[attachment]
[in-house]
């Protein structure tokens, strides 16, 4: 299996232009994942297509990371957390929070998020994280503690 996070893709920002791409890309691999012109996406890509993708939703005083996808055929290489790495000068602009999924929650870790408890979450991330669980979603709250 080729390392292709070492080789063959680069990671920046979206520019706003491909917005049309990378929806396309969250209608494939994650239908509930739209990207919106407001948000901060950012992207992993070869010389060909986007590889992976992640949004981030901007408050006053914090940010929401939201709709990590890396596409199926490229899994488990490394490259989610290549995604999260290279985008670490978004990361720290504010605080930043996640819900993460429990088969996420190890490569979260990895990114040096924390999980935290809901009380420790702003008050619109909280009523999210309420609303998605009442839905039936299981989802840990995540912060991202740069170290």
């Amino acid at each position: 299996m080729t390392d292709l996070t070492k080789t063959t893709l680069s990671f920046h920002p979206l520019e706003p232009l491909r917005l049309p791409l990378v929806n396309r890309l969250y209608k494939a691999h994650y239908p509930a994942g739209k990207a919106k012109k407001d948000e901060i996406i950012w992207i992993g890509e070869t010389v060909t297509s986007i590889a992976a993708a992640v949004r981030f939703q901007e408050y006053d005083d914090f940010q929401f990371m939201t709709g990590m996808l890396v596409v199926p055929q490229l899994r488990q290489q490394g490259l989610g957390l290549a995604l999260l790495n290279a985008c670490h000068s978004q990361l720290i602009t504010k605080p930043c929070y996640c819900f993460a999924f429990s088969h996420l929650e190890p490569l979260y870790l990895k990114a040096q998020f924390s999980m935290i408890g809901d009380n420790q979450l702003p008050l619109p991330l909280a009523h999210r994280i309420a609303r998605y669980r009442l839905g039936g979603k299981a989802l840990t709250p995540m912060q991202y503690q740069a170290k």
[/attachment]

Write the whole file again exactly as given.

[in-house]
């Protein structure tokens, strides 16, 4: 299996232009994942297509990371957390929070998020994280503690 996070893709920002791409890309691999012109996406890509993708939703005083996808055929290489790495000068602009999924929650870790408890979450991330669980979603709250 080729390392292709070492080789063959680069990671920046979206520019706003491909917005049309990378929806396309969250209608494939994650239908509930739209990207919106407001948000901060950012992207992993070869010389060909986007590889992976992640949004981030901007408050006053914090940010929401939201709709990590890396596409199926490229899994488990490394490259989610290549995604999260290279985008670490978004990361720290504010605080930043996640819900993460429990088969996420190890490569979260990895990114040096924390999980935290809901009380420790702003008050619109909280009523999210309420609303998605009442839905039936299981989802840990995540912060991202740069170290």
């Amino acid at each position: 299996m080729t390392d292709l996070t070492k080789t063959t893709l680069s990671f920046h920002p979206l520019e706003p232009l491909r917005l049309p791409l990378v929806n396309r890309l969250y209608k494939a691999h994650y239908p509930a994942g739209k990207a919106k012109k407001d948000e901060i996406i950012w992207i992993g890509e070869t010389v060909t297509s986007i590889a992976a993708a992640v949004r981030f939703q901007e408050y006053d005083d914090f940010q929401f990371m939201t709709g990590m996808l890396v596409v199926p055929q490229l899994r488990q290489q490394g490259l989610g957390l290549a995604l999260l790495n290279a985008c670490h000068s978004q990361l720290i602009t504010k605080p930043c929070y996640c819900f993460a999924f429990s088969h996420l929650e190890p490569l979260y870790l990895k990114a040096q998020f924390s999980m935290i408890g809901d009380n420790q979450l702003p008050l619109p991330l909280a009523h999210r994280i309420a609303r998605y669980r009442l839905g039936g979603k299981a989802l840990t709250p995540m912060q991202y503690q740069a170290k």